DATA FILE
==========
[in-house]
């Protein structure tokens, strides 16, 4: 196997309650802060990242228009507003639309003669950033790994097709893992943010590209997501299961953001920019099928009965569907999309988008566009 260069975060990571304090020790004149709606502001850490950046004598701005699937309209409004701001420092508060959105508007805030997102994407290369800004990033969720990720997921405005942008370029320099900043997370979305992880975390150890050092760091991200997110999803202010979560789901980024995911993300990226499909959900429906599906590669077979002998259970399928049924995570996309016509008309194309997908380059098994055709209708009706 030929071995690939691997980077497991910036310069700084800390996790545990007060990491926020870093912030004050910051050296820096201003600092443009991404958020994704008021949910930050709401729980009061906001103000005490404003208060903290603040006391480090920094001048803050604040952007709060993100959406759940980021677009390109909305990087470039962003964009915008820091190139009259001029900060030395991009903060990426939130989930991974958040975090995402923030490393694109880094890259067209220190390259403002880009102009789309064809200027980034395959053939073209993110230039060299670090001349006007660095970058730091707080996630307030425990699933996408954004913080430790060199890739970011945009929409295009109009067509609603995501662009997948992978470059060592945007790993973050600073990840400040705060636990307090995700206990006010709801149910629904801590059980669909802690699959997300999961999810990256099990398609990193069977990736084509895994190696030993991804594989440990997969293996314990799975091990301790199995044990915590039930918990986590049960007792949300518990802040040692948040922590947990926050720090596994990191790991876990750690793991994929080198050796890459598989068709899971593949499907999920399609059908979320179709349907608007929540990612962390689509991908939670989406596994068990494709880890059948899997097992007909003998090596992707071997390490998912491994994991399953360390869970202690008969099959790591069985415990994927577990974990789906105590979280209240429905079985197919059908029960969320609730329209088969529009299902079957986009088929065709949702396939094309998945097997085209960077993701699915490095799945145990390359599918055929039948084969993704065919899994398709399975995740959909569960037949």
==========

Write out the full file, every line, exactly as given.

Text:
[in-house]
């Protein structure tokens, strides 16, 4: 196997309650802060990242228009507003639309003669950033790994097709893992943010590209997501299961953001920019099928009965569907999309988008566009 260069975060990571304090020790004149709606502001850490950046004598701005699937309209409004701001420092508060959105508007805030997102994407290369800004990033969720990720997921405005942008370029320099900043997370979305992880975390150890050092760091991200997110999803202010979560789901980024995911993300990226499909959900429906599906590669077979002998259970399928049924995570996309016509008309194309997908380059098994055709209708009706 030929071995690939691997980077497991910036310069700084800390996790545990007060990491926020870093912030004050910051050296820096201003600092443009991404958020994704008021949910930050709401729980009061906001103000005490404003208060903290603040006391480090920094001048803050604040952007709060993100959406759940980021677009390109909305990087470039962003964009915008820091190139009259001029900060030395991009903060990426939130989930991974958040975090995402923030490393694109880094890259067209220190390259403002880009102009789309064809200027980034395959053939073209993110230039060299670090001349006007660095970058730091707080996630307030425990699933996408954004913080430790060199890739970011945009929409295009109009067509609603995501662009997948992978470059060592945007790993973050600073990840400040705060636990307090995700206990006010709801149910629904801590059980669909802690699959997300999961999810990256099990398609990193069977990736084509895994190696030993991804594989440990997969293996314990799975091990301790199995044990915590039930918990986590049960007792949300518990802040040692948040922590947990926050720090596994990191790991876990750690793991994929080198050796890459598989068709899971593949499907999920399609059908979320179709349907608007929540990612962390689509991908939670989406596994068990494709880890059948899997097992007909003998090596992707071997390490998912491994994991399953360390869970202690008969099959790591069985415990994927577990974990789906105590979280209240429905079985197919059908029960969320609730329209088969529009299902079957986009088929065709949702396939094309998945097997085209960077993701699915490095799945145990390359599918055929039948084969993704065919899994398709399975995740959909569960037949």